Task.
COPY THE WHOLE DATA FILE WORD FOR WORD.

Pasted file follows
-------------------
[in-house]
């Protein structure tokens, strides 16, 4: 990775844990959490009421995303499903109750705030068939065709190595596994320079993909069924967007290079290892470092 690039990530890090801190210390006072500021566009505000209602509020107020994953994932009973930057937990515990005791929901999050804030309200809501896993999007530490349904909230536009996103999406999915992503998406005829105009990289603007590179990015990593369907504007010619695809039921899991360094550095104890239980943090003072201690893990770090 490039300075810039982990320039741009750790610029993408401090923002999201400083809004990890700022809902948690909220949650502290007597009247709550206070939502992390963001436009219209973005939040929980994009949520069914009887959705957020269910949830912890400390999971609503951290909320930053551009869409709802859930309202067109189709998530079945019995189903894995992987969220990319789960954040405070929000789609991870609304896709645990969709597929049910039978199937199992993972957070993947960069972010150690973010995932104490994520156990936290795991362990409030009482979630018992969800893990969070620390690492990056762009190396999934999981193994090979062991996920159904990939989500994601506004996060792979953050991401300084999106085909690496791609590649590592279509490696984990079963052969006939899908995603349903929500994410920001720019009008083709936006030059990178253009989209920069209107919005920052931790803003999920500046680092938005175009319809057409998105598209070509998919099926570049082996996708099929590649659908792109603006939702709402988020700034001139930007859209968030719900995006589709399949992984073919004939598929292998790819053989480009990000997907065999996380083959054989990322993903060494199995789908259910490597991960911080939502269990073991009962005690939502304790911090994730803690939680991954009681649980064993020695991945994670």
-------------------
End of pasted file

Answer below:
[in-house]
């Protein structure tokens, strides 16, 4: 990775844990959490009421995303499903109750705030068939065709190595596994320079993909069924967007290079290892470092 690039990530890090801190210390006072500021566009505000209602509020107020994953994932009973930057937990515990005791929901999050804030309200809501896993999007530490349904909230536009996103999406999915992503998406005829105009990289603007590179990015990593369907504007010619695809039921899991360094550095104890239980943090003072201690893990770090 490039300075810039982990320039741009750790610029993408401090923002999201400083809004990890700022809902948690909220949650502290007597009247709550206070939502992390963001436009219209973005939040929980994009949520069914009887959705957020269910949830912890400390999971609503951290909320930053551009869409709802859930309202067109189709998530079945019995189903894995992987969220990319789960954040405070929000789609991870609304896709645990969709597929049910039978199937199992993972957070993947960069972010150690973010995932104490994520156990936290795991362990409030009482979630018992969800893990969070620390690492990056762009190396999934999981193994090979062991996920159904990939989500994601506004996060792979953050991401300084999106085909690496791609590649590592279509490696984990079963052969006939899908995603349903929500994410920001720019009008083709936006030059990178253009989209920069209107919005920052931790803003999920500046680092938005175009319809057409998105598209070509998919099926570049082996996708099929590649659908792109603006939702709402988020700034001139930007859209968030719900995006589709399949992984073919004939598929292998790819053989480009990000997907065999996380083959054989990322993903060494199995789908259910490597991960911080939502269990073991009962005690939502304790911090994730803690939680991954009681649980064993020695991945994670």